In his millennium-themed 1999 single Will 2K, Will Smith memorably rapped: ‘I remember trying to count how old I'd be; when the clock struck twelve in the year two G’. For millennials, the answer to this question would have ranged from 5 to 23 years. The millennial generation includes those born between 1977 and 1995 and is split into two groups: younger millennials (18 to 27 years of age) and older millennials (28 to 36). As the first generation to grow up with the internet, millennials are true digital natives. Labelled the ‘social generation’, they’re the founders of the social media movement and the first to be constantly connected to their social circles. Millennials are also the most educated generation yet: more than 23% hold a bachelor’s degree or higher, and 39% are still in school. Research in the US suggests 90% of today’s high school students say they plan to pursue some sort of education after high school.
Millennials' expectations of technology and customer service are high and very specific. Here’s an outline of the reasons for this, and the impact these high expectations have on higher education.
Image by Matthias Ripp, used under a CC BY-SA 2.0 licence.
What millennials expect from technology
Millennials cite technology as defining their generation, more than any other factor. They sleep with their mobiles and post status updates from the bathroom. With so much digital stimulus fighting for their attention, they’re discerning users of technology: their expectations for slick user experiences are the highest ever. Although they can often figure out how to use a poorly designed app or site, they probably won’t take the time to do so. They are experts in finding alternatives and they have no desire to put up with bad user experiences that get in the way of accomplishing tasks. They want technology to be efficient and to not waste their time. They want to re-enter data as little as possible. All of this makes free trials of products more important than ever: millennials want to see if there’s a fit before committing to a contract.
Millennials also expect technology to play a large role in the learning process. They expect teachers to speak the same digital language as them, and for teaching to incorporate multimedia resources and even aspects of entertainment. Many educators have responded to these trends by adopting a ‘flipped classroom’ approach, where the lecture part of a class is recorded on video for viewing before the session, and the actual class itself consists of individual or group exercises and study tasks. Gamification has also proved popular – this approach applies game-like elements to traditional teaching frameworks. These elements may include point scoring, competition with others, and rewards for certain landmarks; all of which can inspire motivation and interest in students.
Image by Francisco Osorio, used under a CC BY-SA 2.0 licence.
What millennials expect from customer service
As Nielsen puts it, ‘millennials are changing the structure of business strategies and customer care through their dual love of technology and driving desire for personal interchanges.’ Millennials take to social media to celebrate or lambast brands and technologies, meaning they will be companies’ greatest advocates or harshest critics in real-time.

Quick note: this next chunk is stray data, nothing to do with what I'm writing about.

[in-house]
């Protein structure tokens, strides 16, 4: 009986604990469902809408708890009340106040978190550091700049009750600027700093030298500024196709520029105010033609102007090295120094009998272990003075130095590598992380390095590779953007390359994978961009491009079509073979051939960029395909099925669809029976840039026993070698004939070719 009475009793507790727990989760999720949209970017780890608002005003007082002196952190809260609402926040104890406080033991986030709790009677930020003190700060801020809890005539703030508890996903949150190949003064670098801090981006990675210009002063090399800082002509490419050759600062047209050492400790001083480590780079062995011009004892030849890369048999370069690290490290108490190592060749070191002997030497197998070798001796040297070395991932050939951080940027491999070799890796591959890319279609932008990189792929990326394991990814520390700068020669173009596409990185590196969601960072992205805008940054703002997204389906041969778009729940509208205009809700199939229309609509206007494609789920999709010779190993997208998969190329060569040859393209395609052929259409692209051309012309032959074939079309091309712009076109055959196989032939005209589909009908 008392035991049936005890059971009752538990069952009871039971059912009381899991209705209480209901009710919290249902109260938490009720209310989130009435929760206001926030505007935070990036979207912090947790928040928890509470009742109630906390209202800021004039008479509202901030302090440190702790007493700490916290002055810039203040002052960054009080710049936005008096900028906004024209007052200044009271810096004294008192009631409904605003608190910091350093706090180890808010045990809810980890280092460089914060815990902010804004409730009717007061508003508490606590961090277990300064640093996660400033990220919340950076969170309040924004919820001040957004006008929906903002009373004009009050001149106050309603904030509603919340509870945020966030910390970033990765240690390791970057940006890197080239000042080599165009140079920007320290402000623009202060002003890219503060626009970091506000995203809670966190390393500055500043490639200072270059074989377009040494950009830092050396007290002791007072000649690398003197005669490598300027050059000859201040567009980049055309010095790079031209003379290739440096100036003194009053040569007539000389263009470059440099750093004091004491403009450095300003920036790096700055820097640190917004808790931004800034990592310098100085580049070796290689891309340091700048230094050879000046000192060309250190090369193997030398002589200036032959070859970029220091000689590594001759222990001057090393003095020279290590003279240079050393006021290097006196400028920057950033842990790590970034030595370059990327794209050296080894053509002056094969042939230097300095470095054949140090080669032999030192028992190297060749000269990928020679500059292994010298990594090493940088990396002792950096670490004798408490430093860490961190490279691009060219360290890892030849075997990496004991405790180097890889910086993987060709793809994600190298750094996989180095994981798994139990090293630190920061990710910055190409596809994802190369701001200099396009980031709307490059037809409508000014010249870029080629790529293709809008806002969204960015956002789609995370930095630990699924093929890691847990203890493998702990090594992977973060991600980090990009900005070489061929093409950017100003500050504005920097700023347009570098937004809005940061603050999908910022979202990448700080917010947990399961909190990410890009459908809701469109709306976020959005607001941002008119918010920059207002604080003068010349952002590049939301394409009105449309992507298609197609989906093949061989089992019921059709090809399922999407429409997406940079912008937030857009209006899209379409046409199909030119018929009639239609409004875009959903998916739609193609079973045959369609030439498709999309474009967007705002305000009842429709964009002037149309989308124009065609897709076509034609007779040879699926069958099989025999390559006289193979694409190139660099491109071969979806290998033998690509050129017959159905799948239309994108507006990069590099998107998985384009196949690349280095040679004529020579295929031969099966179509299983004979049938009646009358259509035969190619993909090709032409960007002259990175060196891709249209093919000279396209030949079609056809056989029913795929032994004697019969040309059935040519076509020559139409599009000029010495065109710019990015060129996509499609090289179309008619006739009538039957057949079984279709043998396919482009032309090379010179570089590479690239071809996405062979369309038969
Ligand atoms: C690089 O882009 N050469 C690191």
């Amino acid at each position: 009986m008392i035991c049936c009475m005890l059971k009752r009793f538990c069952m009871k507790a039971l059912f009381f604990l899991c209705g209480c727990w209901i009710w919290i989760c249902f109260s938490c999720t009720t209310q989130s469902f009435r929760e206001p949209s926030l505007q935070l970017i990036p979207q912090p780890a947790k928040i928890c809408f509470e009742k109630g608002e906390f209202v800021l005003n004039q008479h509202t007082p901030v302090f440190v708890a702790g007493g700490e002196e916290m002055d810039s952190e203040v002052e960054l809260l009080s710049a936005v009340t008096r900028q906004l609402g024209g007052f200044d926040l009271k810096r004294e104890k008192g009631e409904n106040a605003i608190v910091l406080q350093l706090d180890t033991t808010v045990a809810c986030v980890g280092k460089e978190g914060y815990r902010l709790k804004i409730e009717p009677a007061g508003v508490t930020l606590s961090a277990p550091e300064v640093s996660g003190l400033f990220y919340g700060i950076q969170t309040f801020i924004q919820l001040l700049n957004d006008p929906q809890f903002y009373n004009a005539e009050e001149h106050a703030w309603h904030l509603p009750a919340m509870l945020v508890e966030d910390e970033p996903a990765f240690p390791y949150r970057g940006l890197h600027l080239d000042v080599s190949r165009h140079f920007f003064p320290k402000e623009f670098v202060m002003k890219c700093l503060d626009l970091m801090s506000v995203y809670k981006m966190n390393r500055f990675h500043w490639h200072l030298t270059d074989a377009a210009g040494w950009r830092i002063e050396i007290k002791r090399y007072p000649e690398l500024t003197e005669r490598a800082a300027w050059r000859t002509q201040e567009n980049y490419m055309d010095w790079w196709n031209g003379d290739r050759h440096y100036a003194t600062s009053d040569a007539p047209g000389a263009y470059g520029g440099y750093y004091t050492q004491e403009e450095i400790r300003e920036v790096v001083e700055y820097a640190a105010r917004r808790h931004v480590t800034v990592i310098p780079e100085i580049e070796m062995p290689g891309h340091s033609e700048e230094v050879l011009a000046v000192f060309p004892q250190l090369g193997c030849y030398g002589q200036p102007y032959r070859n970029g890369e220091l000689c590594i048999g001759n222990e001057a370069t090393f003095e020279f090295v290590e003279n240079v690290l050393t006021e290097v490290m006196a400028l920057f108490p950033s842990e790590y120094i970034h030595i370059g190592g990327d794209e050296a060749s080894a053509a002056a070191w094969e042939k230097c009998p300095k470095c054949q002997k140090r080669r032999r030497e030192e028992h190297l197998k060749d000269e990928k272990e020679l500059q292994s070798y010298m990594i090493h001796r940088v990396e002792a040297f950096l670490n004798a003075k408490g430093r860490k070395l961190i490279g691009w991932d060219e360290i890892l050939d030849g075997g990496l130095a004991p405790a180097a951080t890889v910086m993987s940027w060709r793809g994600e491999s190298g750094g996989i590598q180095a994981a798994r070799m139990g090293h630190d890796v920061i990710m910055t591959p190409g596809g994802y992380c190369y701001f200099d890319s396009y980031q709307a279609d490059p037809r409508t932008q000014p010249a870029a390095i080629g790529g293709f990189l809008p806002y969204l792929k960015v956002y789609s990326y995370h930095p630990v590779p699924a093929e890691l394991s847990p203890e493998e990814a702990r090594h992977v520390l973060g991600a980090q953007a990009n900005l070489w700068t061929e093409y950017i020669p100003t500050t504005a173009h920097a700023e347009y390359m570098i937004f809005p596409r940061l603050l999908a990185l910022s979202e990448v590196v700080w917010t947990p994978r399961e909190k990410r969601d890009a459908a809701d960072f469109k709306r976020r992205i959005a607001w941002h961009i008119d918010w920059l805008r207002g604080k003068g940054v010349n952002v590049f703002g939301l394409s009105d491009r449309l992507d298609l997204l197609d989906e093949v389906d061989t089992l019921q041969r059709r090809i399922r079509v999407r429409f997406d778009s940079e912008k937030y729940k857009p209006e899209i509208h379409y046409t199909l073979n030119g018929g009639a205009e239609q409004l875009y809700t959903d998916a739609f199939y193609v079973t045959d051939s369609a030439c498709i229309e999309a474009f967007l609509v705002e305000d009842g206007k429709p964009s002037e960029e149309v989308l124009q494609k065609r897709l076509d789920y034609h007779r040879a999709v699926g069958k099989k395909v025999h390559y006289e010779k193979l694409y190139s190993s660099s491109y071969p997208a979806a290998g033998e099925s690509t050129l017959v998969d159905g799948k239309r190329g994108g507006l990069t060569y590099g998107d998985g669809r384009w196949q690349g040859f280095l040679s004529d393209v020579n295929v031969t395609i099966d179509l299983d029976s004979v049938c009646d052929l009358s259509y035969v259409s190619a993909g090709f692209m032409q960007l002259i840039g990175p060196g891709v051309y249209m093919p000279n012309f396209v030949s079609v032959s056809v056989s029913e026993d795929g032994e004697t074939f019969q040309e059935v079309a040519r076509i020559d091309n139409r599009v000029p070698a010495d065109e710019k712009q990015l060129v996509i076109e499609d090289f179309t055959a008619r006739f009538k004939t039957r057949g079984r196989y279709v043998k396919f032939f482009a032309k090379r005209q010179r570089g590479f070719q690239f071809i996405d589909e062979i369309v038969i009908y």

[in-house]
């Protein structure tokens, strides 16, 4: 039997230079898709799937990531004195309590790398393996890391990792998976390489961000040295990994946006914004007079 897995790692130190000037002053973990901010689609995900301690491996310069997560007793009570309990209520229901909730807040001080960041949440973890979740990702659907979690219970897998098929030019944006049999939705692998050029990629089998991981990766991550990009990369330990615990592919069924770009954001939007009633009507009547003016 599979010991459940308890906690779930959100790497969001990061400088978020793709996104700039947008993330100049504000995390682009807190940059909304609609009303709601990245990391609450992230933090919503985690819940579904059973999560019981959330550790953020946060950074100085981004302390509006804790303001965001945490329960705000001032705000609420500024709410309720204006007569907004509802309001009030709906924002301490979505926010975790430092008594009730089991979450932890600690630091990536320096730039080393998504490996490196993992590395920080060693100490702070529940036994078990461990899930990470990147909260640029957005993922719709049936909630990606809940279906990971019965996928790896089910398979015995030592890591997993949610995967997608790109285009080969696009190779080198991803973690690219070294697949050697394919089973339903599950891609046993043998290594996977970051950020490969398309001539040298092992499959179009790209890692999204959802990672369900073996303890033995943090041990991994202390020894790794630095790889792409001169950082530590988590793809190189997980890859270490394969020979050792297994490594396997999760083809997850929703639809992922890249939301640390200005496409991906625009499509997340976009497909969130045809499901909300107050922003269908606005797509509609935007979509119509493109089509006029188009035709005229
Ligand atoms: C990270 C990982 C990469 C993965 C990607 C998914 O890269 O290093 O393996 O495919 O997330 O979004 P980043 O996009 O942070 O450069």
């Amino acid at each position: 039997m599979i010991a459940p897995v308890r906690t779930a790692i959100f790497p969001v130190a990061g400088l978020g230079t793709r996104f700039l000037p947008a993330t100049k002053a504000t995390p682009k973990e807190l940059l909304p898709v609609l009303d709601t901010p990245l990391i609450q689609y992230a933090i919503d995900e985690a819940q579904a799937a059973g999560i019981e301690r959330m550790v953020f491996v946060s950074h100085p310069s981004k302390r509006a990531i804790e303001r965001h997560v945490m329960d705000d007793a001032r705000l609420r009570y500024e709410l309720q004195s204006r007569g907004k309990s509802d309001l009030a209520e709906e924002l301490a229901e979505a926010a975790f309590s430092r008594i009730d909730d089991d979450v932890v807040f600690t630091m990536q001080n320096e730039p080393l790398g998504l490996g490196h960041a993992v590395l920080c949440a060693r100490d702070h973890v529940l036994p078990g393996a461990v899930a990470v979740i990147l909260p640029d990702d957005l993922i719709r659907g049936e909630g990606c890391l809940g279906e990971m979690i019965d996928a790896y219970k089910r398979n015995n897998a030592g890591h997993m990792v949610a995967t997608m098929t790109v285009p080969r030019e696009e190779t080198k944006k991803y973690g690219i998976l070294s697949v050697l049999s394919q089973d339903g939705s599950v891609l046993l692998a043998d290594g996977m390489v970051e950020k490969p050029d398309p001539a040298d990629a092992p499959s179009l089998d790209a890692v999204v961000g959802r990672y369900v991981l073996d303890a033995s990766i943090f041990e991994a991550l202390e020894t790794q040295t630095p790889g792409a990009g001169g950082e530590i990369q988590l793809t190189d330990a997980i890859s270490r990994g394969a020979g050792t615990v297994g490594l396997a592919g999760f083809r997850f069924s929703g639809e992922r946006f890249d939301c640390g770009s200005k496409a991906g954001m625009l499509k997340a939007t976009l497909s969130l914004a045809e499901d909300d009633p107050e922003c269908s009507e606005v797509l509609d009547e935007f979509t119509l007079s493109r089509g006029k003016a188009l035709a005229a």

According to The Aspect Consumer Experience Index, over the past year, millennials have moved away from at least one company because of bad customer service. For all interactive technologies, from smartphones to websites to mobile apps to SaaS apps, it’s imperative to provide the most usable, self-guided, hiccup-free, efficient user experiences in history. Millennials also want to stay in control and work out how to fix problems themselves wherever possible, and expect a company's website to include self-service tools.
When it comes to higher education, millennials increasingly see themselves as customers, and more emphasis is being put on the ‘experience’ of attending university, rather than the education. They feel entitled to a level of service beyond that which universities have traditionally offered – due in part to increasingly high tuition fees. Millennials want to actively shape university policy and course content. They want to interact with universities by email and social media, and expect prompt replies to their queries. As a result, universities are releasing their own apps to provide students digital access to information like timetables and news bulletins. Institutions are increasingly investing in student centres with staff dedicated to providing these services, and spending more on survey administration, eager to gauge the opinion of existing students and alumni to better understand their market.
More than any generation before them, millennials want technology to be intuitive, easy to use and well-designed. They want customer service to be prompt, personalised and as tailored towards self-service as possible. And this increasingly extends to higher education.
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